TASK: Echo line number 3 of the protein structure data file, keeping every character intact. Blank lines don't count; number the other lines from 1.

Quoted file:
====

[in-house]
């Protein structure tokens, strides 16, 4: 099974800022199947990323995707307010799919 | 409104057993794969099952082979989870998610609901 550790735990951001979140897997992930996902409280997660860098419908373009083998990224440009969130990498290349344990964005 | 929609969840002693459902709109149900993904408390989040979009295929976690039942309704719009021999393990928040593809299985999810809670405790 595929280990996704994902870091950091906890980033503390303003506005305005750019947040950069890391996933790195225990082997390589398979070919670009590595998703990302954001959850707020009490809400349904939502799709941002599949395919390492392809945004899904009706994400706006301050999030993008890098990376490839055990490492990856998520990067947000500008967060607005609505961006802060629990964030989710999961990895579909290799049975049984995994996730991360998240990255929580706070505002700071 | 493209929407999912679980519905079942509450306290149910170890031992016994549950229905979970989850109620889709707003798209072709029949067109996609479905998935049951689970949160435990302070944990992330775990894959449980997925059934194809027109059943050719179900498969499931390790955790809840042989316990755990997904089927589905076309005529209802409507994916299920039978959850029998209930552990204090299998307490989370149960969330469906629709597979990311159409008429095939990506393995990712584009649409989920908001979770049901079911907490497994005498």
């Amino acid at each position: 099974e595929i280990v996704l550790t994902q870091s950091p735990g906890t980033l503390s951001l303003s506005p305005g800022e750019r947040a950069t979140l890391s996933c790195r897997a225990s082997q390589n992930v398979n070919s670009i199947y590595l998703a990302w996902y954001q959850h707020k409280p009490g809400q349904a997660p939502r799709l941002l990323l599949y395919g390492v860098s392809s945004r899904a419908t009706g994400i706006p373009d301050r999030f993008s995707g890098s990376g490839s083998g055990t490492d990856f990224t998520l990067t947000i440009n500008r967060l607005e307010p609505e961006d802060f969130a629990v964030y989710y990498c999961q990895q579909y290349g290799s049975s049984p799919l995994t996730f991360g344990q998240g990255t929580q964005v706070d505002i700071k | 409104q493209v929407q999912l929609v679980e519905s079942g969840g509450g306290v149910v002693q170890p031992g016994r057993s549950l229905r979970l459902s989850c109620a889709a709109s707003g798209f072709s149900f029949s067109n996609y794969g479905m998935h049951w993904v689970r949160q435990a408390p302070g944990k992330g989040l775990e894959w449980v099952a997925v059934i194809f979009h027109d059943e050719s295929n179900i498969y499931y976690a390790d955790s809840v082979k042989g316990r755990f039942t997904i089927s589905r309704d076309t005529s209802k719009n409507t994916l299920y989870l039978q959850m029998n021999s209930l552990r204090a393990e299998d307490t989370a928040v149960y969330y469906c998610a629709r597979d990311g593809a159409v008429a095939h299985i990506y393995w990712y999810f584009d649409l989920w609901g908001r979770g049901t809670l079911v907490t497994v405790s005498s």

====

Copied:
């Amino acid at each position: 099974e595929i280990v996704l550790t994902q870091s950091p735990g906890t980033l503390s951001l303003s506005p305005g800022e750019r947040a950069t979140l890391s996933c790195r897997a225990s082997q390589n992930v398979n070919s670009i199947y590595l998703a990302w996902y954001q959850h707020k409280p009490g809400q349904a997660p939502r799709l941002l990323l599949y395919g390492v860098s392809s945004r899904a419908t009706g994400i706006p373009d301050r999030f993008s995707g890098s990376g490839s083998g055990t490492d990856f990224t998520l990067t947000i440009n500008r967060l607005e307010p609505e961006d802060f969130a629990v964030y989710y990498c999961q990895q579909y290349g290799s049975s049984p799919l995994t996730f991360g344990q998240g990255t929580q964005v706070d505002i700071k | 409104q493209v929407q999912l929609v679980e519905s079942g969840g509450g306290v149910v002693q170890p031992g016994r057993s549950l229905r979970l459902s989850c109620a889709a709109s707003g798209f072709s149900f029949s067109n996609y794969g479905m998935h049951w993904v689970r949160q435990a408390p302070g944990k992330g989040l775990e894959w449980v099952a997925v059934i194809f979009h027109d059943e050719s295929n179900i498969y499931y976690a390790d955790s809840v082979k042989g316990r755990f039942t997904i089927s589905r309704d076309t005529s209802k719009n409507t994916l299920y989870l039978q959850m029998n021999s209930l552990r204090a393990e299998d307490t989370a928040v149960y969330y469906c998610a629709r597979d990311g593809a159409v008429a095939h299985i990506y393995w990712y999810f584009d649409l989920w609901g908001r979770g049901t809670l079911v907490t497994v405790s005498s």